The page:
At Cleveland's historic B&O roundhouse, a group of train aficionados known as the Midwestern Railroad Preservation Society work to restore vintage railcars. Their passion was documented by filmmakers Jamie Thalman and Julien Lasseur, who discussed their short documentary with me over email. The interview has been edited and condensed for the sake of clarity.
The Atlantic: How did you find Charlie Sedgley and the Midwestern Railroad Preservation Society?
Lasseur: I showed up in Cleveland and [associate producer John Petkovic] offered to give me a tour of his favorite local spots. One stop was a seemingly abandoned rail yard. We wandered past rows of train cars in different states of disrepair. We found an entrance into the old roundhouse and that’s where we met Charlie. Charlie’s unfiltered passion for his work made him immediately personable and so we spent the afternoon touring the grounds as he walked us through the individual histories of each train car.
The Atlantic: Tell me about this series, From Under the Rust. What inspired you to start the project?
Thalman: I grew up during Cleveland’s intense economic friction with the decline in manufacturing, the closure of steel mills and the growth of health services. Redevelopment and reemployment erupted as dominant parts of the Cleveland narrative. When [John Petkovic] brought us to the Preservation Society and we explored Charlie’s story, we realized redevelopment doesn’t need to take the form of large-scale developments. There are a wealth of untold stories about people working on a smaller scale in communities that have largely gone unnoticed.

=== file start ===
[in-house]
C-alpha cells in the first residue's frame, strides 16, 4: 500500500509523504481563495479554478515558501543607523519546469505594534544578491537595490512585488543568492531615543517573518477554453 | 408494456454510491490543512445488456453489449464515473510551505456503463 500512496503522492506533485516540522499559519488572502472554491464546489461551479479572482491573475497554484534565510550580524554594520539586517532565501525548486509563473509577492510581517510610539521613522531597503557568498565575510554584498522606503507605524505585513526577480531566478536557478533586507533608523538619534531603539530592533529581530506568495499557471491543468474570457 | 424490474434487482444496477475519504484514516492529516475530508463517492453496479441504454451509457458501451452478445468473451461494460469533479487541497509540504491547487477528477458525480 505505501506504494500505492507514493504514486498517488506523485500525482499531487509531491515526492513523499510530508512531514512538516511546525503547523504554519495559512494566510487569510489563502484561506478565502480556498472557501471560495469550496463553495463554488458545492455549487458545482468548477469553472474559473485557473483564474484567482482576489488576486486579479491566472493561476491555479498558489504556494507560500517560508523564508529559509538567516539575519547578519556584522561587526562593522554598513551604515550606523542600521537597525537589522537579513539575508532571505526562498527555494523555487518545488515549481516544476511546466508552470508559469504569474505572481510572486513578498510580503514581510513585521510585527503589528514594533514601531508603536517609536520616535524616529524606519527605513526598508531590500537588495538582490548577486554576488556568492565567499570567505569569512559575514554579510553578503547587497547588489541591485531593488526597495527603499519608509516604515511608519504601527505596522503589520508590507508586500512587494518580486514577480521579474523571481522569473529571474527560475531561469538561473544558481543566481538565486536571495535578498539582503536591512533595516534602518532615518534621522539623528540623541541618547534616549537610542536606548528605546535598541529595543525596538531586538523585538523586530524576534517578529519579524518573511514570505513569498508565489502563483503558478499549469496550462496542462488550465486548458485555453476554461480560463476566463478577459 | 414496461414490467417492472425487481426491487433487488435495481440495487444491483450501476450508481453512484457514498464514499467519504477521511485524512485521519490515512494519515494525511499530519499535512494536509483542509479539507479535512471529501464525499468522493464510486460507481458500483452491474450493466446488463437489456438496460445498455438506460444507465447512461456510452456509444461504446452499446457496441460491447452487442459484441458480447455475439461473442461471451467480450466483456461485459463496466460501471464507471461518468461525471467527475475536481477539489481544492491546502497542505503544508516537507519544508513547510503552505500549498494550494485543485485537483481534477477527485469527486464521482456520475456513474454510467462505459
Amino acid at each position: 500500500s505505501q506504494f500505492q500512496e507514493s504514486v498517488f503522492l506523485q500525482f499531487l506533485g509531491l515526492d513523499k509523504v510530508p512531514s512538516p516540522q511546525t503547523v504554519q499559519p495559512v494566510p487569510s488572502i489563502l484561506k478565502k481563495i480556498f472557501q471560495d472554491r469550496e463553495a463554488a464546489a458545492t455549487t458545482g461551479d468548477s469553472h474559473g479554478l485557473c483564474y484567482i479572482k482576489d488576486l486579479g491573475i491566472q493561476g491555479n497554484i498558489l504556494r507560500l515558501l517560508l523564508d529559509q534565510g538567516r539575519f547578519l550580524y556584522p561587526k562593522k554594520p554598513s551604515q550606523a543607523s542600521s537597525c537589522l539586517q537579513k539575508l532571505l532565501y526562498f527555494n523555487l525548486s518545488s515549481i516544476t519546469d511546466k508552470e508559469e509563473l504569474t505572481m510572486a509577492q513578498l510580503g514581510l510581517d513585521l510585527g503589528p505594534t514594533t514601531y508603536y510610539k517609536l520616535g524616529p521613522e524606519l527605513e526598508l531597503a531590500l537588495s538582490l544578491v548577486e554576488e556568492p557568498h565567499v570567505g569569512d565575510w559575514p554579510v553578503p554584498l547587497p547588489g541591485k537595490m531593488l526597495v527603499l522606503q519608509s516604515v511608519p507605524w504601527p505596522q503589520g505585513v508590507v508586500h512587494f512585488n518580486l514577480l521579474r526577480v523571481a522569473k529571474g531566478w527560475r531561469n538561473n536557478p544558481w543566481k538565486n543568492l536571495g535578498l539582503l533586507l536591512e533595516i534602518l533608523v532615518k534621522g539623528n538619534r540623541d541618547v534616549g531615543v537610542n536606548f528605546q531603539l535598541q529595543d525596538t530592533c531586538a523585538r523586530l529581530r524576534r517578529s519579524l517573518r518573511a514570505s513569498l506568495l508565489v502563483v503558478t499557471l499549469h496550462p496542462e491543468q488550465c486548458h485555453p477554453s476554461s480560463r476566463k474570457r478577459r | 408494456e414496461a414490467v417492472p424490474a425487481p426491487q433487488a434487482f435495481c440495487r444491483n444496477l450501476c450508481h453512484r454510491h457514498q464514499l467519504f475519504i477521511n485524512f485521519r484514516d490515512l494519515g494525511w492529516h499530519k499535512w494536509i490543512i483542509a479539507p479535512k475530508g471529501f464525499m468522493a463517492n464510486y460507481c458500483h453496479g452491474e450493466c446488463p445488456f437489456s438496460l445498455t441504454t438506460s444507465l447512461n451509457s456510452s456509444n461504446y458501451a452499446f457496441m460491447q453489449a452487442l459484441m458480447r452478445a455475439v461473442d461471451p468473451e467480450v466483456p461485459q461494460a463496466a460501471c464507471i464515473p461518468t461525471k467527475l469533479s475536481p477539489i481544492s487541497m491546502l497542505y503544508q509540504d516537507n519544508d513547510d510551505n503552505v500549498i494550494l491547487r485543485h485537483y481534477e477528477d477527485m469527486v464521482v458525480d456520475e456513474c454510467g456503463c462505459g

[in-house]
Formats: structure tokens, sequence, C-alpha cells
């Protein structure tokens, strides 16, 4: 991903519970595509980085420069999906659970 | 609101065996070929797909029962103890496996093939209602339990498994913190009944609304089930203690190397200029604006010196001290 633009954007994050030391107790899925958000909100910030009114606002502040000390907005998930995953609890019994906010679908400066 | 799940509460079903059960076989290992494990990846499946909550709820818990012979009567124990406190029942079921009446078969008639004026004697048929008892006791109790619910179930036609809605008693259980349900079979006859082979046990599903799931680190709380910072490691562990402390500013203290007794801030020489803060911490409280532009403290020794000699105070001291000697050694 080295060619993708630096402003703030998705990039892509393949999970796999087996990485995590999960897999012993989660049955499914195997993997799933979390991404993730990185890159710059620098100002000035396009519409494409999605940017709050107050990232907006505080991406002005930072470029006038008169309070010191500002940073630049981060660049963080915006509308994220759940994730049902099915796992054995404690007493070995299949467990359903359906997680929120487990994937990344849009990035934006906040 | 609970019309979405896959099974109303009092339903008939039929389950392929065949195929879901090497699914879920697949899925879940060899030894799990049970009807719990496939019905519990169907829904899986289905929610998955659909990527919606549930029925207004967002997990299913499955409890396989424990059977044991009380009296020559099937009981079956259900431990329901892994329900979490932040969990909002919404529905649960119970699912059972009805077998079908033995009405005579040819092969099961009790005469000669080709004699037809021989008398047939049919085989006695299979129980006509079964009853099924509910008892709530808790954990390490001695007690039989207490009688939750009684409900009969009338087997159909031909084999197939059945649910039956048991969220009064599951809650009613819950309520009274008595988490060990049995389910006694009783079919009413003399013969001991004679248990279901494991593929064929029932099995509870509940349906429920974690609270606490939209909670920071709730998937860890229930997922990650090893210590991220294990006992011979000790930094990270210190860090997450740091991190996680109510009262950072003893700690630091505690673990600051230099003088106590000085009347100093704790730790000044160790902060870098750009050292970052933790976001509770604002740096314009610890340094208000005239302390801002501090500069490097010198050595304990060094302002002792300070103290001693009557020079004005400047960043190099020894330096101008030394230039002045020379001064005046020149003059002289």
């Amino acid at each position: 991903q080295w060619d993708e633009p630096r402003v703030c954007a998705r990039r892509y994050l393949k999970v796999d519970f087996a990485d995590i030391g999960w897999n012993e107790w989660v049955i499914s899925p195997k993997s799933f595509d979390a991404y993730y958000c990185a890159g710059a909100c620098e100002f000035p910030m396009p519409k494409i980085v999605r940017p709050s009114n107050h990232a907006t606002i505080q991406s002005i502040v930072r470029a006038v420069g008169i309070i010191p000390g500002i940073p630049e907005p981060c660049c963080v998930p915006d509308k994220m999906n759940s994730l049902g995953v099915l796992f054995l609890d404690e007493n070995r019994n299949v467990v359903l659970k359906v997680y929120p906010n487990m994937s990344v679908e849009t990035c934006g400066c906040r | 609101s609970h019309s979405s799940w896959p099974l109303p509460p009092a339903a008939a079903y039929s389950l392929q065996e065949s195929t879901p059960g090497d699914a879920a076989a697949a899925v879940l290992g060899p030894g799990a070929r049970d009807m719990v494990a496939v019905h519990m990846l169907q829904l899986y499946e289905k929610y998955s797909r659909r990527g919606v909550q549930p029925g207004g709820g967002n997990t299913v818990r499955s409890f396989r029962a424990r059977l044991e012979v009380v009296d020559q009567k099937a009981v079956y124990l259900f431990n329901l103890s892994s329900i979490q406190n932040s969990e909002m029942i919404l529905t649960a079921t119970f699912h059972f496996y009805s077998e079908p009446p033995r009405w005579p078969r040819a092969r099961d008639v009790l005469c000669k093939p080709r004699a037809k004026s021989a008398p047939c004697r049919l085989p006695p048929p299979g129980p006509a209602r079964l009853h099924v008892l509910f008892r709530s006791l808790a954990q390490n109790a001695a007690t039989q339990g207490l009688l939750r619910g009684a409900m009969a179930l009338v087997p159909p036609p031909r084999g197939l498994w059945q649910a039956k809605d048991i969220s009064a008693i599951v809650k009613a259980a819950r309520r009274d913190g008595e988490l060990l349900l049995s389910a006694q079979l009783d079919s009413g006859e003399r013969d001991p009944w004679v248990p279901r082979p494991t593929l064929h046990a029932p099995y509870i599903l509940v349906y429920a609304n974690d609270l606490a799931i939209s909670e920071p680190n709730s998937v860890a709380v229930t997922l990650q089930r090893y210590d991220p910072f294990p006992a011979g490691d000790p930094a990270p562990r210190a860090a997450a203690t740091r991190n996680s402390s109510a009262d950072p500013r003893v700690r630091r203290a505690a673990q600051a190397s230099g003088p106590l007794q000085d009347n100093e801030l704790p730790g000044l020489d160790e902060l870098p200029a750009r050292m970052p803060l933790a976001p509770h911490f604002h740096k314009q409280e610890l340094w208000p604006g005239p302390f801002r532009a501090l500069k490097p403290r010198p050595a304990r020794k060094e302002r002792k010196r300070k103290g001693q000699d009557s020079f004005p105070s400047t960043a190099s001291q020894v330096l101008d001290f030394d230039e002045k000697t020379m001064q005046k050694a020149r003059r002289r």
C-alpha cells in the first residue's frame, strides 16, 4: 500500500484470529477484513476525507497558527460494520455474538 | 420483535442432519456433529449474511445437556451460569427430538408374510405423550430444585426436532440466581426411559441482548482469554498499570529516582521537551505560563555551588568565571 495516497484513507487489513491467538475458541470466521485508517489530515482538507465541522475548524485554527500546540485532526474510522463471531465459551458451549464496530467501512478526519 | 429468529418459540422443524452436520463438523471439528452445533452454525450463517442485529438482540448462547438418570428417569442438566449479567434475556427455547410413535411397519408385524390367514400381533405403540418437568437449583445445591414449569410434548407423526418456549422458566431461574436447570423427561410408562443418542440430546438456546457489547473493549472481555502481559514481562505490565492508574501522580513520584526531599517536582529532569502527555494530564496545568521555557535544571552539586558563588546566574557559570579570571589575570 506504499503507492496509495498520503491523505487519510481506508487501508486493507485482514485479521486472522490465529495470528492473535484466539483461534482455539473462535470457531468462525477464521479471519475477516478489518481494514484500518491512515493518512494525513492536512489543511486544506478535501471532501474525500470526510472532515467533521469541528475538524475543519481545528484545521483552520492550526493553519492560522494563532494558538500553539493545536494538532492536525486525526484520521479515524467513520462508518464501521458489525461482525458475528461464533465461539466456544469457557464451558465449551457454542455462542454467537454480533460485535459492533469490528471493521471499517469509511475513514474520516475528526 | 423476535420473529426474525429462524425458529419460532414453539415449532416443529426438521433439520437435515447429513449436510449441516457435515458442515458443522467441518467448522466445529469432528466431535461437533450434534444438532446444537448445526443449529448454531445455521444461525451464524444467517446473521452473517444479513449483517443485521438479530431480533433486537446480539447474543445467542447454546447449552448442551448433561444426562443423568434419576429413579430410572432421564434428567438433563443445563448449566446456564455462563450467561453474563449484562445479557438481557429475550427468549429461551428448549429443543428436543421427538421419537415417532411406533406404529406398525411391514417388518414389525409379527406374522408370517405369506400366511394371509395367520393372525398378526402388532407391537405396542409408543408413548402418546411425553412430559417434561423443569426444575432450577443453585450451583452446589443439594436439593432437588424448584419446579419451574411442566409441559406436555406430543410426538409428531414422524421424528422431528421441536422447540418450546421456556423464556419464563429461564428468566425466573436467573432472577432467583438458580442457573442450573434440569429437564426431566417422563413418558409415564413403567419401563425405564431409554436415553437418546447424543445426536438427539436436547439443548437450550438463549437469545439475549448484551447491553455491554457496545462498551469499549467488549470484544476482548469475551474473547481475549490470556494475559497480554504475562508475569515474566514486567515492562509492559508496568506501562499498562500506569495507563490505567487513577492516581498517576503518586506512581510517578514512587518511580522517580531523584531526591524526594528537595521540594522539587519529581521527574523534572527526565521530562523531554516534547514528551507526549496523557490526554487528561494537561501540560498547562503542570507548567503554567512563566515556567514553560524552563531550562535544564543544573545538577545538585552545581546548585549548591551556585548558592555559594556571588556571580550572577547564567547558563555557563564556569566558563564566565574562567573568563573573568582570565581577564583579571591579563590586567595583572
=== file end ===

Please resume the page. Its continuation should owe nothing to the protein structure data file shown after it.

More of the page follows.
Lasseur: It’s a voice of people who make no promises about their cities changing overnight, or even that their cities will ever once again become what they were. These are people who are willing to work in their own unique ways for the survival of their homes, even if the eventual outcome isn’t any more than just that: survival. Each short film in the series will explore stories of people living and working in the Rust Belt cities they call home.
The Atlantic: As filmmakers, how do you cover a subject like the decline of Rust Belt cities without romanticizing the economic difficulties of the region? How do you respectfully tell the stories of people from these places?
Thalman: This is a really important question, because it addresses our central goal with this project; that is, to tell these stories in a way that honors the reality of the region and the perspectives of its people. This goal is the impetus for the series as a whole.
Lasseur: When we find a subject to shoot, we prefer to approach them first and foremost as an interlocutor—one side of a dialogue between us and them, with our cameras as one of the many tools in the formula. We do our best to stay reactive, and follow wherever the conversation takes us. With this approach in mind, we hope that the stories we uncover speak for themselves. The challenge is as much about which stories we choose to tell as it is about how we tell them.
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